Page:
'A gross abuse': Trump's lawyer reportedly defended Paul Manafort in fiery email to reporter

An email written by President Donald Trump’s chief legal counsel in the Russia investigation appears to betray the White House’s past attempts to put distance between Trump and his former campaign chairman, Paul Manafort.

On Thursday, Fox News obtained an email written by Trump’s chief counsel, John Dowd, to a Wall Street Journal reporter. In the email, Dowd slammed the FBI’s recent raid on Manafort’s home as “a gross abuse of the judicial process,” calling FBI special counsel Robert Mueller’s inability to “exhaust less intrusive methods” a “fatal flaw in the warrant process.”

The FBI obtained a search warrant from a federal judge late last month and conducted a predawn raid on Manafort’s northern Virginia home in search of tax documents and foreign banking records.

Dowd, who was elevated to the head of Trump’s legal team after Marc Kasowitz stepped down last month, told the Journal reporter that the raid was employed “for its shock value to try to intimidate Mr. Manafort and bring him to his needs [sic].”

That concern stands in stark contrast to former White House press secretary Sean Spicer’s characterization of Manafort as a minor figure in the Trump campaign who “played a very limited role for a very limited amount of time.”

“It does not appear that the White House is trying to distance itself from Manafort anymore,” said Andy Wright, a former associate counsel to President Barack Obama who is now a professor at Savannah Law School.

Manafort chaired the campaign for nearly five months, including in the lead-up to the Republican National Convention, and his relationship with Trump and one of his close advisers, Roger Stone, goes back decades.

Experts said Dowd’s reaction to news of the raid, however, indicates that Trump’s lawyers view Manafort’s legal troubles as connected to the president’s. Dowd also purported to know details about the affidavit the FBI presented to the judge to obtain the search warrant, suggesting that Wednesday’s media reports were not the first time he had heard of the raid — or considered how to respond to it.

The “necessity” of the warrant, Dowd said in his reported email, was “misrepresented to the Court which raises a host of issues involving the accuracy of the warrant application and the supporting FBI affidavit.” That “fatal flaw in the warrant process,” he said, “would call for a Motion to Supress [sic] the fruits of the search.”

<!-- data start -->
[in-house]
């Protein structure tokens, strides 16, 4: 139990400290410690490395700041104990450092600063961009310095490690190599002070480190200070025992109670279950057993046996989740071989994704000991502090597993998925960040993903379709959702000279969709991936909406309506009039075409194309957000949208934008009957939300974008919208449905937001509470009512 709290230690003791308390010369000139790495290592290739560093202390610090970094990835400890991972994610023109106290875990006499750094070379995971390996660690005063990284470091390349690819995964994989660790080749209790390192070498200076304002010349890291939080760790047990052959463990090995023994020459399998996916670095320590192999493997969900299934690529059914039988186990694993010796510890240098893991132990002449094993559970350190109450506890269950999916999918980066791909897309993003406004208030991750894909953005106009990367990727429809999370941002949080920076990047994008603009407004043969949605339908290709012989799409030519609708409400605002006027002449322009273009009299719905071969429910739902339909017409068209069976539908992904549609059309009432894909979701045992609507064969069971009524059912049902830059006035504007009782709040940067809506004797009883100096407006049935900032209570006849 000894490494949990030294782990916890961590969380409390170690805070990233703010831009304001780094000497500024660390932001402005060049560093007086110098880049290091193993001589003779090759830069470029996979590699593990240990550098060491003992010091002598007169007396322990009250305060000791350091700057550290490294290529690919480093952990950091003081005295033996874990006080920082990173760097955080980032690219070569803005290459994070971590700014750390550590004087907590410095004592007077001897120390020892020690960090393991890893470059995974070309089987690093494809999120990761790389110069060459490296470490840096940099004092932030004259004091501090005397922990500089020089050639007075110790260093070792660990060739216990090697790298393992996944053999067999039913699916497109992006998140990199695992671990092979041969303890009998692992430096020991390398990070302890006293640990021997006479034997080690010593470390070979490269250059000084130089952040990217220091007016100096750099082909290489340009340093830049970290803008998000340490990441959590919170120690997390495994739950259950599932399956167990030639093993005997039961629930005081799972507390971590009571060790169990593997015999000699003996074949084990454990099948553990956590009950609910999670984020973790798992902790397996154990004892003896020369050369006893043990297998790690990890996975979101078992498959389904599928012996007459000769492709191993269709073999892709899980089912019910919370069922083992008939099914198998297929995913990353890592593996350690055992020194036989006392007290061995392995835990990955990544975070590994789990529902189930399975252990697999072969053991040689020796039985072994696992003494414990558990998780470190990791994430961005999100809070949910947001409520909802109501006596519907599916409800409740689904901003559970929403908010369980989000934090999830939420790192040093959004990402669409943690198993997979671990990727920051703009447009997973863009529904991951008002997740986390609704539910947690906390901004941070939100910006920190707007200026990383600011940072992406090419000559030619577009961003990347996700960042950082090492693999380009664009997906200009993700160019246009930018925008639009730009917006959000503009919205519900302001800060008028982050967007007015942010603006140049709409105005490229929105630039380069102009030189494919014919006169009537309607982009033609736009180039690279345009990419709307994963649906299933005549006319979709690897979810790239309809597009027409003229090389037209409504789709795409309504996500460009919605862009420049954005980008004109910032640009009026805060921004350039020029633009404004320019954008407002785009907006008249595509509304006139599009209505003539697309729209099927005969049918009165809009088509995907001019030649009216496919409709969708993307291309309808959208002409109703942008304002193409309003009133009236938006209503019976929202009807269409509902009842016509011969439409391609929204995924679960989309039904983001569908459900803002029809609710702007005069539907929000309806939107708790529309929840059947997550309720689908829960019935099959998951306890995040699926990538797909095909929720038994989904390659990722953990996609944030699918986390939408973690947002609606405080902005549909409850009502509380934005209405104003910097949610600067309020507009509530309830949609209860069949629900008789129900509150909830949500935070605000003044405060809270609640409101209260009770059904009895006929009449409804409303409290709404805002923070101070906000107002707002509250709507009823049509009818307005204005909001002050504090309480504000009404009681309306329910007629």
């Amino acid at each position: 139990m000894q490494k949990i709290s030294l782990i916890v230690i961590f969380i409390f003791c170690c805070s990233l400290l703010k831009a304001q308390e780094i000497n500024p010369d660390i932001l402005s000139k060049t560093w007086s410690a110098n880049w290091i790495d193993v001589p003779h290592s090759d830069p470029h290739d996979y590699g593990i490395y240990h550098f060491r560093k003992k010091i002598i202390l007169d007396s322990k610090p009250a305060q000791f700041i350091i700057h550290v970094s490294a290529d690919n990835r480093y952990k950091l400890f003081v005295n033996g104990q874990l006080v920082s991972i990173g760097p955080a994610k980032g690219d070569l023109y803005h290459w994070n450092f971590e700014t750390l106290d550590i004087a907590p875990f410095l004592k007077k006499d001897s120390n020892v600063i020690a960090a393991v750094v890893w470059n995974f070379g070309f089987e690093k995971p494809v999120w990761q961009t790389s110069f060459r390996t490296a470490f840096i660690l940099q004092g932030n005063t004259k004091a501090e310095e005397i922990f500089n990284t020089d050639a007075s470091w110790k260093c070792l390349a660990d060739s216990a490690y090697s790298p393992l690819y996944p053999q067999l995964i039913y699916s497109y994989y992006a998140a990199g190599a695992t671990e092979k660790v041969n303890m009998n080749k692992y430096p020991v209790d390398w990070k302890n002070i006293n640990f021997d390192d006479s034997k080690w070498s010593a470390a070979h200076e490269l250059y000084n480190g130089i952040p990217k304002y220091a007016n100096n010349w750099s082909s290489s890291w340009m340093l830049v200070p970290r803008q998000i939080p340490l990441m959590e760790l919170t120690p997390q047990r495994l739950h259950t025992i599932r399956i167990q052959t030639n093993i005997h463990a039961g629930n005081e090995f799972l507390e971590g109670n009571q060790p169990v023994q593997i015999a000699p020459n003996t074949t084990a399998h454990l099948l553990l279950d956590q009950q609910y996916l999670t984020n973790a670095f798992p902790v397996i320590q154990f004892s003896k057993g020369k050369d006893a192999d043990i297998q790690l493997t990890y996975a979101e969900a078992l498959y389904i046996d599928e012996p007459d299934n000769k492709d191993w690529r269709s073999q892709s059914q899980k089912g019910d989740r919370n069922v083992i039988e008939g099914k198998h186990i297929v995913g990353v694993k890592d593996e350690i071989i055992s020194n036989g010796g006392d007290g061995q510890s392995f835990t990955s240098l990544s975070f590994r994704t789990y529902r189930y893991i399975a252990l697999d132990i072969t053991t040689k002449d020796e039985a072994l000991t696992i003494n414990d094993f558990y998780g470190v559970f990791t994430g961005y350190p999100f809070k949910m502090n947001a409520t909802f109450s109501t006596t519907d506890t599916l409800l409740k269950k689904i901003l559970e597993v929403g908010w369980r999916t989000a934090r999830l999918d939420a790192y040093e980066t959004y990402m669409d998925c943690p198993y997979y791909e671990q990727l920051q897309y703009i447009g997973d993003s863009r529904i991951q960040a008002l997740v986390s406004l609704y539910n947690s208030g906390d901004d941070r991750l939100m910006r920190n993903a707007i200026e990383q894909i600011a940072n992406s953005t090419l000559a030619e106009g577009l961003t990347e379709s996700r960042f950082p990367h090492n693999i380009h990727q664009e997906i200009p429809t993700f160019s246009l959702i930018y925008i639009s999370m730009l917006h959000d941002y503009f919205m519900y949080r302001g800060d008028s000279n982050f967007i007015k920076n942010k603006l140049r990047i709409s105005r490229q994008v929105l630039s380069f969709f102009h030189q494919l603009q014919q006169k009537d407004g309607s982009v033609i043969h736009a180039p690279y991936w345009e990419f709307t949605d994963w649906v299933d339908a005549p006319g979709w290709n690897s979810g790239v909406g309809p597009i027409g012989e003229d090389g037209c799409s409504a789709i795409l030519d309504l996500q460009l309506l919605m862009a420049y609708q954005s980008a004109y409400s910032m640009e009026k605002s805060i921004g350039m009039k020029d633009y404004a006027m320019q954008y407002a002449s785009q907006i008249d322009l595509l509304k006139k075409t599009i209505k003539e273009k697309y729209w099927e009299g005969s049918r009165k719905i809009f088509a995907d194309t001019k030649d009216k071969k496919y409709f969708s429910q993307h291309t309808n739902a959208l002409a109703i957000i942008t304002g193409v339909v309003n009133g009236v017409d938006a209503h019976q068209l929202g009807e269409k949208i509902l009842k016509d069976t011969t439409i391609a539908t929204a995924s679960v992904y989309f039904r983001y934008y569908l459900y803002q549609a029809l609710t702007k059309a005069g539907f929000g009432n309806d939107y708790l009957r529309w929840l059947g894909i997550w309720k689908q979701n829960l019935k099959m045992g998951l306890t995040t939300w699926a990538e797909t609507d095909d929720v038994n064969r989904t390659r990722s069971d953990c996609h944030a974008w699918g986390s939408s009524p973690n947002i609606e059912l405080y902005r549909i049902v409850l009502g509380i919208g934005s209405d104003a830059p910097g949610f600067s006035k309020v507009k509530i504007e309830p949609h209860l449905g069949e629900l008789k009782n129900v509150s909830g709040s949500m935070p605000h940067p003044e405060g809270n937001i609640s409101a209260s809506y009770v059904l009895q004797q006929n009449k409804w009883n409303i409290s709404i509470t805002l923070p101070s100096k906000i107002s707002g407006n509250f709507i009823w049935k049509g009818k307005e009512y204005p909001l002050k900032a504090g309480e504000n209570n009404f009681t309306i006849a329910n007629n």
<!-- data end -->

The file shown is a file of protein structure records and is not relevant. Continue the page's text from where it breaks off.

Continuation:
Wright wondered about the basis of Dowd’s accusations.

“If Dowd hasn’t seen the warrant application or the factual basis provided by law enforcement in the affidavit and exhibits, then I don’t see how he is in a position to assess the warrant’s validity,” he said Thursday.

“How does Dowd know what was taken in the raid beyond public reports?” Wright continued. “Is he talking to Manafort’s lawyers? Has Trump’s legal team sought to establish a joint defence privilege?”

Joint defence privilege “permits parties aligned in interest in a pending litigation to share their respective attorney-client communications without making the content of such communications subject to discovery,” according to Law360.

Reached by phone on Thursday, Dowd said “sorry, I’m tied up,” before hanging up.

Former Justice Department spokesman Matthew Miller questioned why Dowd would write an email like this to begin with.

“Dowd is an experienced attorney, but his random comments to reporters have been all over the map and aren’t strategic at all,” Miller said.

Manafort has emerged as a key subject of Mueller’s probe, which issued grand jury subpoenas to global banks this week concerning the longtime lobbyist’s foreign work and income, Bloomberg reported.

Legal experts say Mueller is likely homing in on Manafort in the hopes that he will become a cooperating witness, and perhaps turn on Trump.

Manafort’s ties to Russia came under scrutiny last August, when The New York Times discovered that a pro-Russian political party in Ukraine designated him $US12.7 million in undisclosed cash payments. Manafort, a longtime Republican operative, had advised the party and its former leader Viktor Yanukovych for nearly a decade.

The ledger, and Manafort’s activities in Ukraine more broadly, were examined more closely following Yanukovych’s ouster on corruption charges in 2014. Manafort has been associated with at least 15 bank accounts and 10 companies in Cyprus, dating back to 2007, NBC reported in March, and he was reportedly $US17 million in debt to pro-Russian interests by the time he joined the Trump campaign.

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